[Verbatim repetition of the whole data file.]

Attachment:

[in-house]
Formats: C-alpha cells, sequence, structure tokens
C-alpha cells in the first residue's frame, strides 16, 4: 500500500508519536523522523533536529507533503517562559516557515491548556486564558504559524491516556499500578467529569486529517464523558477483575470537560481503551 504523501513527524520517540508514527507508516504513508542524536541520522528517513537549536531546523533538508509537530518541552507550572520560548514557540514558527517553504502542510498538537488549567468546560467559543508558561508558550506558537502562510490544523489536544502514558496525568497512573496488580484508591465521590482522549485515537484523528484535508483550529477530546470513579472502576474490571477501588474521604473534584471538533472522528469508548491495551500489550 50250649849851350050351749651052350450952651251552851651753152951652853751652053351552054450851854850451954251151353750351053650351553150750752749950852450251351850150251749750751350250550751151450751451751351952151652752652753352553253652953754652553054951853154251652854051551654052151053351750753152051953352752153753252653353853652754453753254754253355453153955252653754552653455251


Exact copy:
[in-house]
Formats: C-alpha cells, sequence, structure tokens
C-alpha cells in the first residue's frame, strides 16, 4: 500500500508519536523522523533536529507533503517562559516557515491548556486564558504559524491516556499500578467529569486529517464523558477483575470537560481503551 504523501513527524520517540508514527507508516504513508542524536541520522528517513537549536531546523533538508509537530518541552507550572520560548514557540514558527517553504502542510498538537488549567468546560467559543508558561508558550506558537502562510490544523489536544502514558496525568497512573496488580484508591465521590482522549485515537484523528484535508483550529477530546470513579472502576474490571477501588474521604473534584471538533472522528469508548491495551500489550 50250649849851350050351749651052350450952651251552851651753152951652853751652053351552054450851854850451954251151353750351053650351553150750752749950852450251351850150251749750751350250550751151450751451751351952151652752652753352553253652953754652553054951853154251652854051551654052151053351750753152051953352752153753252653353853652754453753254754253355453153955252653754552653455251